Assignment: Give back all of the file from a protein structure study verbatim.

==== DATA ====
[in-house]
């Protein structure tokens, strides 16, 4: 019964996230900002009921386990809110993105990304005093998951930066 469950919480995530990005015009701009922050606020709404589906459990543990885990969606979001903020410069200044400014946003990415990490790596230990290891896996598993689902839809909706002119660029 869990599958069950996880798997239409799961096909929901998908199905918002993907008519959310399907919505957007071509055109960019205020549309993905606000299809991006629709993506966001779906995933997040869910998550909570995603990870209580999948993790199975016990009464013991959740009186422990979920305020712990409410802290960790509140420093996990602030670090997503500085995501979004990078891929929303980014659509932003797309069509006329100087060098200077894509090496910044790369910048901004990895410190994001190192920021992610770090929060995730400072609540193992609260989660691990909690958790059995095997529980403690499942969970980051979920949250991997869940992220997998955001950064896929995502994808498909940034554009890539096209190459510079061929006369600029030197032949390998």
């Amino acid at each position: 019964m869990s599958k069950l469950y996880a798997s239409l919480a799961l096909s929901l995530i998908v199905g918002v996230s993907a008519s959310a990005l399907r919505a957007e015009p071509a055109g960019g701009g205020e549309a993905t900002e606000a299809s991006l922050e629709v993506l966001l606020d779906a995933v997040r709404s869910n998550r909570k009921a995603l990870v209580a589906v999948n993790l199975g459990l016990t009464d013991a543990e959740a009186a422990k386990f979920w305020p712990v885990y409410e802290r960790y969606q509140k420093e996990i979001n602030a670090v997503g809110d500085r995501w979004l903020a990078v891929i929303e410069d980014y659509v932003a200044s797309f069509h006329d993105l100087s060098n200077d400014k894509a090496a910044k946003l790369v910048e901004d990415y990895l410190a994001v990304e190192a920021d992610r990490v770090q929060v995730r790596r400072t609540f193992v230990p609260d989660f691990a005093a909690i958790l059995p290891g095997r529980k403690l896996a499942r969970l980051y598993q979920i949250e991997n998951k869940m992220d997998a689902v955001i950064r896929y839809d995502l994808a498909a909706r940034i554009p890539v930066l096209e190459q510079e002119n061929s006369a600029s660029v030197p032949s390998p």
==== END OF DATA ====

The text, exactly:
[in-house]
């Protein structure tokens, strides 16, 4: 019964996230900002009921386990809110993105990304005093998951930066 469950919480995530990005015009701009922050606020709404589906459990543990885990969606979001903020410069200044400014946003990415990490790596230990290891896996598993689902839809909706002119660029 869990599958069950996880798997239409799961096909929901998908199905918002993907008519959310399907919505957007071509055109960019205020549309993905606000299809991006629709993506966001779906995933997040869910998550909570995603990870209580999948993790199975016990009464013991959740009186422990979920305020712990409410802290960790509140420093996990602030670090997503500085995501979004990078891929929303980014659509932003797309069509006329100087060098200077894509090496910044790369910048901004990895410190994001190192920021992610770090929060995730400072609540193992609260989660691990909690958790059995095997529980403690499942969970980051979920949250991997869940992220997998955001950064896929995502994808498909940034554009890539096209190459510079061929006369600029030197032949390998």
């Amino acid at each position: 019964m869990s599958k069950l469950y996880a798997s239409l919480a799961l096909s929901l995530i998908v199905g918002v996230s993907a008519s959310a990005l399907r919505a957007e015009p071509a055109g960019g701009g205020e549309a993905t900002e606000a299809s991006l922050e629709v993506l966001l606020d779906a995933v997040r709404s869910n998550r909570k009921a995603l990870v209580a589906v999948n993790l199975g459990l016990t009464d013991a543990e959740a009186a422990k386990f979920w305020p712990v885990y409410e802290r960790y969606q509140k420093e996990i979001n602030a670090v997503g809110d500085r995501w979004l903020a990078v891929i929303e410069d980014y659509v932003a200044s797309f069509h006329d993105l100087s060098n200077d400014k894509a090496a910044k946003l790369v910048e901004d990415y990895l410190a994001v990304e190192a920021d992610r990490v770090q929060v995730r790596r400072t609540f193992v230990p609260d989660f691990a005093a909690i958790l059995p290891g095997r529980k403690l896996a499942r969970l980051y598993q979920i949250e991997n998951k869940m992220d997998a689902v955001i950064r896929y839809d995502l994808a498909a909706r940034i554009p890539v930066l096209e190459q510079e002119n061929s006369a600029s660029v030197p032949s390998p």